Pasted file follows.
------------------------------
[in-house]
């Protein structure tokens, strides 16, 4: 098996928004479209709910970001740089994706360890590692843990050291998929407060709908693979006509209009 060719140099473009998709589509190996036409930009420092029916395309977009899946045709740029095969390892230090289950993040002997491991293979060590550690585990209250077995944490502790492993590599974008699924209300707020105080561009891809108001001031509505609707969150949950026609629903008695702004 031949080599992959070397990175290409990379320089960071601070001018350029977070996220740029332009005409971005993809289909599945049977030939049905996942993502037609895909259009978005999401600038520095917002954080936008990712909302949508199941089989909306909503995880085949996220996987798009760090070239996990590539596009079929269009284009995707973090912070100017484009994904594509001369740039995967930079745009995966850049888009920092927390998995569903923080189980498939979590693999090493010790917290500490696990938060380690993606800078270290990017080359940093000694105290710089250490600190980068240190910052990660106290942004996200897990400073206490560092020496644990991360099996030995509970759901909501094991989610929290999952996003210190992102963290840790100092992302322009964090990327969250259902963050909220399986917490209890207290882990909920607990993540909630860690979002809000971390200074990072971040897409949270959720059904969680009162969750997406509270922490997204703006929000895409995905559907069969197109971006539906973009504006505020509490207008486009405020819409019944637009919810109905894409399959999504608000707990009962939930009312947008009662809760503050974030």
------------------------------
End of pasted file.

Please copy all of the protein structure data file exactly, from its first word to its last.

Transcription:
[in-house]
């Protein structure tokens, strides 16, 4: 098996928004479209709910970001740089994706360890590692843990050291998929407060709908693979006509209009 060719140099473009998709589509190996036409930009420092029916395309977009899946045709740029095969390892230090289950993040002997491991293979060590550690585990209250077995944490502790492993590599974008699924209300707020105080561009891809108001001031509505609707969150949950026609629903008695702004 031949080599992959070397990175290409990379320089960071601070001018350029977070996220740029332009005409971005993809289909599945049977030939049905996942993502037609895909259009978005999401600038520095917002954080936008990712909302949508199941089989909306909503995880085949996220996987798009760090070239996990590539596009079929269009284009995707973090912070100017484009994904594509001369740039995967930079745009995966850049888009920092927390998995569903923080189980498939979590693999090493010790917290500490696990938060380690993606800078270290990017080359940093000694105290710089250490600190980068240190910052990660106290942004996200897990400073206490560092020496644990991360099996030995509970759901909501094991989610929290999952996003210190992102963290840790100092992302322009964090990327969250259902963050909220399986917490209890207290882990909920607990993540909630860690979002809000971390200074990072971040897409949270959720059904969680009162969750997406509270922490997204703006929000895409995905559907069969197109971006539906973009504006505020509490207008486009405020819409019944637009919810109905894409399959999504608000707990009962939930009312947008009662809760503050974030």